In Texas, a coalition of voting rights organizations including Texas State LULAC and Voto Latino have, with the assistance of the legal team led by voting rights lawyer Marc Elias, filed a new lawsuit challenging suppressive new election restrictions that were recently signed into law. The lawsuit, which was filed in federal court, challenges a bill known as S.B. 1111, which imposes new restrictions on the process of establishing residence by voters ahead of an election, institutes new voter identification requirements, and more.
🚨BREAKING: @TXLULAC and @votolatino file new lawsuit against Texas over voter suppression law #SB1111. Proud that my legal team is representing these important organizations fighting for voting rights in Texas!https://t.co/UOG70aRN4x
— Marc E. Elias (@marceelias) June 22, 2021
The bill was signed by Texas Republican Governor Greg Abbott just days ago. Specifically, the legislation bans prospective voters from establishing their residence(s) in particular locations “for the purpose of influencing the outcome of a certain election,” which those behind the lawsuit observe could restrict voters from using addresses where they don’t live full-time for their voter registrations. College students, members of the military, and other individuals with similar life circumstances could be negatively impacted by the new Texas restrictions on registering at certain residences ahead of elections.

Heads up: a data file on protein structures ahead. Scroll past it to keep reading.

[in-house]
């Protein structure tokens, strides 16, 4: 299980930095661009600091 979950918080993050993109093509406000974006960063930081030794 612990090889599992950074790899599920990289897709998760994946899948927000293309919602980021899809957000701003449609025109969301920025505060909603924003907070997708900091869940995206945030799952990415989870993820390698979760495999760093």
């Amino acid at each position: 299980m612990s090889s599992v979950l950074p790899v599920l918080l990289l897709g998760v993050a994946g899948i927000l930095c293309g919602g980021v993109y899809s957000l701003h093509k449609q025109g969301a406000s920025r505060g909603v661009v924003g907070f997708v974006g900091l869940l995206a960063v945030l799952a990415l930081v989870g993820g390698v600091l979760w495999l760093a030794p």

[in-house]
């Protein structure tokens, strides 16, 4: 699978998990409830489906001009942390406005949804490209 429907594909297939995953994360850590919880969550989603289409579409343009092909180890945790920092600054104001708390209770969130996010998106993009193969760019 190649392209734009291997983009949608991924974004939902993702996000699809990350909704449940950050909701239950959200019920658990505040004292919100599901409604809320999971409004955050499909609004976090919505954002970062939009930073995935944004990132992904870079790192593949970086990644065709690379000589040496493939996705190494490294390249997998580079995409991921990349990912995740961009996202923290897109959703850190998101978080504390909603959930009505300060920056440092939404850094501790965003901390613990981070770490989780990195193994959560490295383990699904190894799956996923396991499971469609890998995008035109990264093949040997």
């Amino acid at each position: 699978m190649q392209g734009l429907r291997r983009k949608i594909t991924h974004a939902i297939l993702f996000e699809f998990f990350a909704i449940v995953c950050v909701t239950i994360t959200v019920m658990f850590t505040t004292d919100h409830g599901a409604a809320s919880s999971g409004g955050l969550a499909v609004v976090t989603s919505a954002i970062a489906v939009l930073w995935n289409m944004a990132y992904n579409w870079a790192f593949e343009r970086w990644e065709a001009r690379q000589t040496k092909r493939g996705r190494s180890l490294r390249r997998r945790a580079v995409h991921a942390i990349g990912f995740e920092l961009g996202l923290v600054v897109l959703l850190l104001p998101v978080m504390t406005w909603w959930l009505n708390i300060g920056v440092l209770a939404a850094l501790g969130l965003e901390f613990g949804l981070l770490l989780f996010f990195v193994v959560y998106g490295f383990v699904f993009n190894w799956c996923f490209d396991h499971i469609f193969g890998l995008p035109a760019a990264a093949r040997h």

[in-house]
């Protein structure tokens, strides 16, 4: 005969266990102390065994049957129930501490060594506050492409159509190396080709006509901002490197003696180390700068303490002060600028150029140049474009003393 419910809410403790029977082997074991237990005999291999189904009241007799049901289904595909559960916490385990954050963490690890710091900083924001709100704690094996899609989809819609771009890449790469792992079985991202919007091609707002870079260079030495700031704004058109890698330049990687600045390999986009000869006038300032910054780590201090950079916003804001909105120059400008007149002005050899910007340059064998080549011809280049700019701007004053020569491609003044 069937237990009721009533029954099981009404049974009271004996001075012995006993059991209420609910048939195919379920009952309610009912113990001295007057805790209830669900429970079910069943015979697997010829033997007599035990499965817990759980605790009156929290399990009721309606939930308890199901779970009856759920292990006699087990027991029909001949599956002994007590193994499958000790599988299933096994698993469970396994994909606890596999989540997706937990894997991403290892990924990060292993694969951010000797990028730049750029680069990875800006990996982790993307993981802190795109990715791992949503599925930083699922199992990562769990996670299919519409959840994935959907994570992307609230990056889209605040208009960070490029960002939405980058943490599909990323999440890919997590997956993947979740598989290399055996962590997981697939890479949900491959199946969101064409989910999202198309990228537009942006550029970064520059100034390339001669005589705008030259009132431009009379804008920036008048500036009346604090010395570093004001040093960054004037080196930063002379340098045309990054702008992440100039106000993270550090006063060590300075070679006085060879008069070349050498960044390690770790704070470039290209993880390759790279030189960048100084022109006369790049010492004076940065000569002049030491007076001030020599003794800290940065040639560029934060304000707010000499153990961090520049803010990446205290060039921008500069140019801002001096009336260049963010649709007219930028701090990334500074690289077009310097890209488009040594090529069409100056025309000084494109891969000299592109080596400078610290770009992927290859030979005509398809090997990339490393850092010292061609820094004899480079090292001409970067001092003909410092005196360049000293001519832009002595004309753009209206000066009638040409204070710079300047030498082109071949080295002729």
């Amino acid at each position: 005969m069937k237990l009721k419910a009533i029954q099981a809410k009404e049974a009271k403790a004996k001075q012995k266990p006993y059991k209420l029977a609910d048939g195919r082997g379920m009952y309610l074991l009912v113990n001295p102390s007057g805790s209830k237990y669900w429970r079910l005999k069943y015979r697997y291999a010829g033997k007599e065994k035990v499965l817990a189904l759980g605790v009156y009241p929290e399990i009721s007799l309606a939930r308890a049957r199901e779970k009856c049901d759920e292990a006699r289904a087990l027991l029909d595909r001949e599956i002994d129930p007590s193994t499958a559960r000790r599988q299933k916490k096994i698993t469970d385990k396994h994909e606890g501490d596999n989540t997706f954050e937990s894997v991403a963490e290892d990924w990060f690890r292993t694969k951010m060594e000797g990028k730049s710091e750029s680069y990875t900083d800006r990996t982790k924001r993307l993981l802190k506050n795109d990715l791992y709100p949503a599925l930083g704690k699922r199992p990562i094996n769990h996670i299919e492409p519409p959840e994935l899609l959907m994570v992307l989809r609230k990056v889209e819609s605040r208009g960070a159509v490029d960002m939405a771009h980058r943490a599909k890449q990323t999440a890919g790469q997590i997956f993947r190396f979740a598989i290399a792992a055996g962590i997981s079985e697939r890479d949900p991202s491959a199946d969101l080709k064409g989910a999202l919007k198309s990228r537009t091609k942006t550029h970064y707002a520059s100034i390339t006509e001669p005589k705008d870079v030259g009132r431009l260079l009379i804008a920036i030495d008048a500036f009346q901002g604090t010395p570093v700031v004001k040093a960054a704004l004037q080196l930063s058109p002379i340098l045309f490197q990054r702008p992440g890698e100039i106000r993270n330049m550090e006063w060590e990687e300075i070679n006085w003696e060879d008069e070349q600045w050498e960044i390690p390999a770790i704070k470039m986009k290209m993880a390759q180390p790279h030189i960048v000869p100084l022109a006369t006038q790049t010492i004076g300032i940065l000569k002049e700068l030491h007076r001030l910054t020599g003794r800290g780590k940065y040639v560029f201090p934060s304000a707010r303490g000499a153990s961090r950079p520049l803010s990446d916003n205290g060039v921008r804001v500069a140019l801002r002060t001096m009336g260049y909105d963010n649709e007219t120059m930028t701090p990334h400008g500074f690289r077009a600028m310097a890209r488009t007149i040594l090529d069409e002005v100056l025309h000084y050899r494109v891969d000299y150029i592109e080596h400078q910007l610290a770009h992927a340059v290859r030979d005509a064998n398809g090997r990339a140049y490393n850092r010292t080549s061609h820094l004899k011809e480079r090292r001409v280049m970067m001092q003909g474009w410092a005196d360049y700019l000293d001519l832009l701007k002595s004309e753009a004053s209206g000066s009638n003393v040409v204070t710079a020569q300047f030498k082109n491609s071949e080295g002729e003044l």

As Democracy Docket — Elias’s organization — put it, the new lawsuit “alleges that the bill — which prohibits establishing residence “for the purpose of influencing the outcome of a certain election,” restricts individuals from registering to vote using an address where they don’t live full-time, adds strict voter identification requirements for voters that use P.O. boxes to register to vote and more — violates the First, 14th and 26th Amendments.” To be clear, there is no apparent evidence that there’s any kind of meaningful threat posed by people moving to certain locations “for the purpose of influencing… an election.”
It’s just another Republican conspiracy theory — which could perhaps be wielded against newer Texas residents. With the state traditionally leaning Republican but a steady increase in the population sizes of major metropolitan areas — which often lean Democratic — throughout recent years, placing new arrivals under special scrutiny could disproportionately impact Democratic candidates and their supporters. Other court challenges against voter suppression moves backed by the GOP have already emerged in states including Georgia, Florida, and Kansas. The multiplying suppressive new election restrictions that the Republican Party has pushed have often been buoyed by the brazenly false claims from ex-President Donald Trump and others that systematic fraud plagued last year’s elections.